The team behind the award-winning controversial Hong Kong dystopian drama “Ten Years” has launched a new streaming platform focusing on short films about the ongoing protests that have gripped the city since June.
Backed by Next Digital, which publishes Apple Daily and Next Magazine, Next Film is headed by Jevons Au, one of the co-directors of “Ten Years” and crime thriller “Trivisa,” both of which won best picture prizes at the Hong Kong Film Awards. Ng Ka-leung, a producer and director of “Ten Years,” and Thomas Ng, who co-wrote the script of “Trivisa,” serve as producer for Next Film.
“Ten Years” was an ultra-low-budget anthology film in which six filmmakers were asked to imagine what life in Hong Kong would be like a decade into the future. Some of their predictions came true during the 2014 Occupy Central protest movement, and required their scripts to be updated.
This year, Hong Kong has endured five months of increasingly desperate disputes between pro-democracy forces and a city government that appears increasingly to be under the direct control of Beijing authorities. Both sides accuse the other of damaging the rule of law and upending the so-called “one country, two systems” arrangement that has operated since 1997, when Hong Kong ceased to be a British colony.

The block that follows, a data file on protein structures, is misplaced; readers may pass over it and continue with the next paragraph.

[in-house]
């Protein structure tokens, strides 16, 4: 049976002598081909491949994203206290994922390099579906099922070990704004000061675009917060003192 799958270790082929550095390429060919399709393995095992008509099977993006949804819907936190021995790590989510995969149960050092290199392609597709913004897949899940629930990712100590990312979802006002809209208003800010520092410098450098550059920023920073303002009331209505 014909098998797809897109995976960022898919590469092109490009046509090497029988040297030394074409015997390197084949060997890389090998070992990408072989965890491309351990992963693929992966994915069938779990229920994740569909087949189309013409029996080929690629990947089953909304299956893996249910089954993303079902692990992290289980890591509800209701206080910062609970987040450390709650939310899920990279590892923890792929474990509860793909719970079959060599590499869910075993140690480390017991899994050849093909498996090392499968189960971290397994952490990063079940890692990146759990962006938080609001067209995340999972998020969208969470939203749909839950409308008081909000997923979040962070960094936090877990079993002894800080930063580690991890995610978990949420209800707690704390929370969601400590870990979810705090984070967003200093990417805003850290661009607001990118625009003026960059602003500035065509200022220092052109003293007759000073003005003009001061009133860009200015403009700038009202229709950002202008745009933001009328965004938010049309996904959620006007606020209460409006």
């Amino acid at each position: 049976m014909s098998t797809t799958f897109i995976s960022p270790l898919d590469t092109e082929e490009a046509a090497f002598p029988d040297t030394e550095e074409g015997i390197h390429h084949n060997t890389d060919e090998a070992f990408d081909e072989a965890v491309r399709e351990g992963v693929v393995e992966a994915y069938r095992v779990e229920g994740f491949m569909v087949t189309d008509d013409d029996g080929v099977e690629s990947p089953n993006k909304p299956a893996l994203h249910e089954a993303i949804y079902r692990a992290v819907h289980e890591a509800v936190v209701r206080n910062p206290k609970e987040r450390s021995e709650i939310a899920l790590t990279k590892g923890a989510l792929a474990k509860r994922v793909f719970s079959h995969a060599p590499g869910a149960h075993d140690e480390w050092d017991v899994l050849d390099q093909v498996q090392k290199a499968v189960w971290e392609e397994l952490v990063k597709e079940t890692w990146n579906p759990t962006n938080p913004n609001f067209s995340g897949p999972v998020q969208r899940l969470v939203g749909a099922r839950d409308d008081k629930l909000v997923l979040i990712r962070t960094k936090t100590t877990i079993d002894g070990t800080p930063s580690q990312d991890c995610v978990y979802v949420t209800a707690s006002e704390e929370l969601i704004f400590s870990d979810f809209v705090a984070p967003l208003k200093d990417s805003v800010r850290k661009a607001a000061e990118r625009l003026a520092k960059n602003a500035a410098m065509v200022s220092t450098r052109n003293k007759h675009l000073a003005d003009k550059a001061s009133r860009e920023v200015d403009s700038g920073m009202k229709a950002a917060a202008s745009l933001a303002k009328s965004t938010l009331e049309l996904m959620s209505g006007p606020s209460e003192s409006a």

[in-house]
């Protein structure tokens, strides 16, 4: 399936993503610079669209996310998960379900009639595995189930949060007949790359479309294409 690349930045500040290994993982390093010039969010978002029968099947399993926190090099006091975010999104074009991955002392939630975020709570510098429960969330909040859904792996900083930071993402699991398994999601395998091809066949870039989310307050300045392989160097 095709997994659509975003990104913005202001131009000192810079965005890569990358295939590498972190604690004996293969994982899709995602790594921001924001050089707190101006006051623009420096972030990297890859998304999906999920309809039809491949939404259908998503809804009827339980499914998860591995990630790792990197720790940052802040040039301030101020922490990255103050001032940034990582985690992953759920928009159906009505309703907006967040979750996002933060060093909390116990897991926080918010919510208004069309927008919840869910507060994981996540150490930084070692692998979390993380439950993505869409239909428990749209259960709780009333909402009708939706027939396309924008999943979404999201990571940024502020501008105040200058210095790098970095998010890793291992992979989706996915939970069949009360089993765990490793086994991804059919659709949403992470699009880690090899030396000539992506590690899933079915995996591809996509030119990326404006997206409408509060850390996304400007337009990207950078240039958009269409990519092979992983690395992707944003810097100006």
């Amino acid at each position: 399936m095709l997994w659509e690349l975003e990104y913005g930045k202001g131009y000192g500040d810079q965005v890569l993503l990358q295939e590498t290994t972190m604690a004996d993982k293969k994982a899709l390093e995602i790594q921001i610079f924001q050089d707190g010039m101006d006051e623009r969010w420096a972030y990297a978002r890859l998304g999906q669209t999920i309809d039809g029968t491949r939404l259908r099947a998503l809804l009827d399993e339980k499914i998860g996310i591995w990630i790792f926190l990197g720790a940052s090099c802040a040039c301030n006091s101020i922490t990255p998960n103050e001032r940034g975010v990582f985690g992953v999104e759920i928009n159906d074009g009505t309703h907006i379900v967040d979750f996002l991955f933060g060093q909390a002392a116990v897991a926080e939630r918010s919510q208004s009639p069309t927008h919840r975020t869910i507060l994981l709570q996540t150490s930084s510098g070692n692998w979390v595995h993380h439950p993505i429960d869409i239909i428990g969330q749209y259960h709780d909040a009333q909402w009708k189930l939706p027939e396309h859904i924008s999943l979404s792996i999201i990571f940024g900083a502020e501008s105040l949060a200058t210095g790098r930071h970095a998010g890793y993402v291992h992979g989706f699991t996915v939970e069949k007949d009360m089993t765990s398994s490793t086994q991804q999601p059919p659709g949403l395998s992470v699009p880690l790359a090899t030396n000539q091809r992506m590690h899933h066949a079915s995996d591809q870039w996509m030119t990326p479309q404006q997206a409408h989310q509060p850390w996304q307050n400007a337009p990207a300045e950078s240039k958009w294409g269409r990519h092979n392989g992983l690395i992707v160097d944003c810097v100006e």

Next Film currently features more than 100 Chinese-language short films, including “Extradition Bill Trilogy,” a documentary about the now-withdrawn extradition bill that sparked the protests, and “Fight for Freedom: White Nights,” a documentary series telling the stories of individuals involved in the protests. Non-political content “Dance Pride,” a documentary short, and comedy “Suprenergic Office” are also available.
Content is free to registered members and operations are supported by advertising. Au declined to reveal the amount of initial investment.
Au said that Jimmy Lai and his Next group stepped in after it became clear that most media industry investors in Hong Kong have shied away from controversial topics. And Hong Kong cinemas will not show controversial films.
“Self-censorship has worsened,” Au told Variety. “But [with Next Film] now I have freedom from fear.”
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